Visiting the White House (“The People’s House") is an often discussed topic on many webpages. We planned ahead, and it turned out to be a wonderful experience, so we’ve decided to pass along a few tips. I’ve attached a graphic diagram that goes along with this description – and it should show you what’s in store for you! But before we start, we have to lay the groundwork. First: arranging for the trip. Write your local Congressman/woman and request a booking for a range of dates (we gave them our first four days in DC and it was no problem). They will send you an official confirmation that you must print out and take with you. Pay special attention to the ‘do’s and don’ts’ and also the ‘take with you’s and leave at the hotels’. These are serious rules, and you may be denied your tour if you do not follow them – or worse, someone in your tour party may be forced to stay with prohibited items outside while the rest of you, feeling rather guilty, go ahead with the tour. By the way, there are no photos permitted at any point on the tour until you are actually finished and outside the main entrance on the North Portico. My wife was very concerned about these rules, and so we just carried the absolute minimum: my wife’s pocketbook thinned down for fitting inside a pocket (no purse), one cell phone turned off which we would use to take a photo or two when the tour was over (I and the daughters just left ours at the hotel locked up) our respective IDs and our paperwork for the tour. Left behind despite the weather were our umbrellas and jackets (we were lucky, it didn’t start to rain until late afternoon). With these items on hand, we set off. Second: getting there. Your best bet is to use the Metro. Tickets are available at stations for cash or on a credit card. You can take a taxi or hotel shuttle to your closest station. We were staying in McLean, Virginia and taxied to Dunn Loring for the trip into DC. When you see the traffic on Interstate-66 on the way in, you’ll be wearing a big smile because you made the right decision. We got off at McPherson and walked the two and a half blocks south to join the line. We got there about an hour before our scheduled tour time of 10:30 a.m. and found that the line was varying between 100-150 people. You line up along 15th Street Northwest (see diagram, point A), just south of the Treasury Department. If you’re wise you will take a cool drink with you because it can get very hot there in the mornings when that ‘southern sun’ beats down on the sidewalk and retaining wall between you and the statue of William Tecumsah Sherman! As you inch toward the ‘head’ of the line, have your paperwork handy. It will be checked when the line turns to enter the park where Sherman’s stutue is (diagram, point B). At this point, you will find two very important facts: 1) they are only checking that you have the official confirmation mailed to you by your Congressman, and 2) even unfortunates who arrive late for their tour times are let through (big sigh of relief from several around us). As you pass into the Park, there are a short, low wall and a bench or two that you can sit on (diagram, Point C). A guard was there who engaged us in conversation and was very sympathetic to us about the heat (I certainly felt sorry for him, in full uniform wearing a hat in that weather). We then moved on after a short wait to our first shade (still very warm, however). This was the line approaching the first awning/tent (diagram, Point D) where a much more detailed security check awaited us (diagram, Point D). At this point security officers asked for our paperwork and checked it against their own list of names and ID details including dates of birth. We ran into a problem, because our Congressman’s office had reversed the month and day of my oldest daughter’s birth (instead of 6-9 it was 9-6) and so we had to wait while they straightened that out. The wait was about 30 minutes (they had to phone the Congressman’s Office to verify the accurate date) and they were very professional and apologetic about the whole thing. They even offered to let the rest of the family proceed, but there was no way I was going without my oldest being with us! When it was finally cleared up, they told us to proceed to the next line (diagram, Point E) where another security check awaited us. They said we should say that we were a ‘re-check release’ to the officers there so they would not have to re-clear our daughter’s birthday all over again. We did so, and were passed through this second check almost immediately. We then passed through a wrought-iron gate and up a wheelchair ramp into yet another security area (diagram, Point F). It was here that we were told to stand with our legs apart and arms spread wide so that we could be patted down, and also to stand in front of an electronic scanner. This process only lasted a few seconds, and we were then told to exit out a doorway ahead of us and to the right, and we found ourselves outside again, at the eastern edge of the White House complex - the East Wing as it turned out (diagram, Point G). We entered the East Wing building, proceeded down a lovely wood-panelled corridor (the East Colonnade), jogged right, then left into the White House proper and began the tour. But to be honest, the best thing was being in air-conditioning again! Wonderful! On this lower level, we saw the Vermeil Room, the Library, the China Room and the Map Room. Going up some stairs, we found ourselves at the ground floor level. There we saw the East Room, Green Room, Blue Room, Red Room, State Dining Room on the upper floor and exited through the Cross Hall and out onto the North Portico. This is an unguided tour so you can take as much time as you want looking into each room. Most of the rooms are blocked for entry, and there are Secret Service men and women at each entry point. These folks don’t get paid enough! They know about the entire history of the White House and can give you ‘chapter and verse’ about every painting, chair, rug, ashtray and sculpture in their assigned room. They aren’t just statistical robots either. They have many a humorous and interesting story to relate, and are in fact very eager to talk with you – one said it made his day because if all he had to do was stand around, he would get powerfully bored! The tour ends out the ‘front door’ of the White House, on the North Portico. You can take as many pictures as you want here, no problem. A path then leads out to Pennsylvania Avenue. Total tour time? About two and a half hours from first joining the line. I’ve read many comments about White House tours from people both pleased and displeased. I understand and can sympathize with all of them. But this sort of thing is a ‘once in a lifetime’ event, and something you truly want to share with your children. That’s why, despite the heat, rules and limitations, it’s worth it!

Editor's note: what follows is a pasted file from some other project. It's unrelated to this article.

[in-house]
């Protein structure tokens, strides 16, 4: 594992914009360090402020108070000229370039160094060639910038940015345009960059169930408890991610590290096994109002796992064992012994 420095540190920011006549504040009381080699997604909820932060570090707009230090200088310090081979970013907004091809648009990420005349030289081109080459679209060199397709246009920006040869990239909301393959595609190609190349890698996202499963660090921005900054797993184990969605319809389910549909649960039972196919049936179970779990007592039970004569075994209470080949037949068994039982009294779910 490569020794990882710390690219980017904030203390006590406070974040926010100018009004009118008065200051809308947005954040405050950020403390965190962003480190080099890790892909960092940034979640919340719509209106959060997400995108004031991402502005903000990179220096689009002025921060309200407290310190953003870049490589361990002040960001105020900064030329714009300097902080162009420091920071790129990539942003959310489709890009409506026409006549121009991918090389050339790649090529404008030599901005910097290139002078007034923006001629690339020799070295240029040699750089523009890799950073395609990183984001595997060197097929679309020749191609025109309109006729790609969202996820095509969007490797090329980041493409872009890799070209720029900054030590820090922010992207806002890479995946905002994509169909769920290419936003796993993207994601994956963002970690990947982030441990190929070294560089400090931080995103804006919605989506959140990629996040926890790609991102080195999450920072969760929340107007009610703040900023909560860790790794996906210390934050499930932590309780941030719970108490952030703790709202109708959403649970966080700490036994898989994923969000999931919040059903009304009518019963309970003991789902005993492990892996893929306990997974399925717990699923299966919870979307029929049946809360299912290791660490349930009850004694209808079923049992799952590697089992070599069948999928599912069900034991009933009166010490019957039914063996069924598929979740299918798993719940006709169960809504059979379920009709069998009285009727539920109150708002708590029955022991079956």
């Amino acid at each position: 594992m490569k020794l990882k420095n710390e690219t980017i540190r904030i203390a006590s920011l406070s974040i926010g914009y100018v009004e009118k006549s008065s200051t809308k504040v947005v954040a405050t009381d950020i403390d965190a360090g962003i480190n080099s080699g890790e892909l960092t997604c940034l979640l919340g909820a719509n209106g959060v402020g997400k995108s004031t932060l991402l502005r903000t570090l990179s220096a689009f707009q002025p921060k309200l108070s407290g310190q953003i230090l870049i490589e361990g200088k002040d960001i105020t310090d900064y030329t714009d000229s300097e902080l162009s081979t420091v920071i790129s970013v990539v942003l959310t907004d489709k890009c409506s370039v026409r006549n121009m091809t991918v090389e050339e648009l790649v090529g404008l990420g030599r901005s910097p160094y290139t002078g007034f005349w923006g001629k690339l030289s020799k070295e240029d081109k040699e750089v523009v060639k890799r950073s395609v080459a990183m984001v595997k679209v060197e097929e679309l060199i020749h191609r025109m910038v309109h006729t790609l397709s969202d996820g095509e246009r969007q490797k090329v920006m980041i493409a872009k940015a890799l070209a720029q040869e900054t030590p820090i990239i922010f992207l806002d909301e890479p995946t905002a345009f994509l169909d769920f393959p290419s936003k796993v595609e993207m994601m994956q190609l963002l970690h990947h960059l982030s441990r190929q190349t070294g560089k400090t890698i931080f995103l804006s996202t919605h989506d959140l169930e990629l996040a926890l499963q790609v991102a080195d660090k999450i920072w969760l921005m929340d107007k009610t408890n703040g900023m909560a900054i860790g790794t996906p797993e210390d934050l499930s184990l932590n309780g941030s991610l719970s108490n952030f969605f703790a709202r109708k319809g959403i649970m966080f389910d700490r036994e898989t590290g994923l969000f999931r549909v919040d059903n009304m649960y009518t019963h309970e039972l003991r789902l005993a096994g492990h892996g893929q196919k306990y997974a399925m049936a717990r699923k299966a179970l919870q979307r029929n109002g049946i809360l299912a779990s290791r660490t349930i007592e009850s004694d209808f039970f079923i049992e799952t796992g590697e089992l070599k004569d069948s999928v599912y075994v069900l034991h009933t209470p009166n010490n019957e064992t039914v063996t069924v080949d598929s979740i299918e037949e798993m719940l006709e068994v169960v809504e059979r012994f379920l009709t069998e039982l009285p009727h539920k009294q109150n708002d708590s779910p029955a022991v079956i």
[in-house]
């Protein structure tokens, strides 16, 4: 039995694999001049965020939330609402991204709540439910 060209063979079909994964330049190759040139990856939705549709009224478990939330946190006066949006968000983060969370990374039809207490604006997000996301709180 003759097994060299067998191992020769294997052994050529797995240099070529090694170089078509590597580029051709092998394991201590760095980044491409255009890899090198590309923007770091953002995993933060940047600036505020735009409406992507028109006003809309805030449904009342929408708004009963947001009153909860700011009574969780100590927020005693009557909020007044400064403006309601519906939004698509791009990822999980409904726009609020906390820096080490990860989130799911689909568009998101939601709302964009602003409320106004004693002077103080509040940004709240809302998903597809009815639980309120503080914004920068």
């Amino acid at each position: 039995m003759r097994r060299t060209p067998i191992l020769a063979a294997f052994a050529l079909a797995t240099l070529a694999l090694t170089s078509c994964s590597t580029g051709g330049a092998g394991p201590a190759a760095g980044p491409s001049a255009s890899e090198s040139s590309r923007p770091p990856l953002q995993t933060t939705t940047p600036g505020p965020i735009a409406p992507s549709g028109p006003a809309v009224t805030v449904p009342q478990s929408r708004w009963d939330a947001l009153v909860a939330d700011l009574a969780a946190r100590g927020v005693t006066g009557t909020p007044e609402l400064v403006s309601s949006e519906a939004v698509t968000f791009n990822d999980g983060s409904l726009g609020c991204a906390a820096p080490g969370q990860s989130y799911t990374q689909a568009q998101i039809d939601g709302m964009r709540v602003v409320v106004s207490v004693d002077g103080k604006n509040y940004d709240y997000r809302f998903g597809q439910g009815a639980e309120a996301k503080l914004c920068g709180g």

This review is the subjective opinion of a TripAdvisor member and not of TripAdvisor LLC.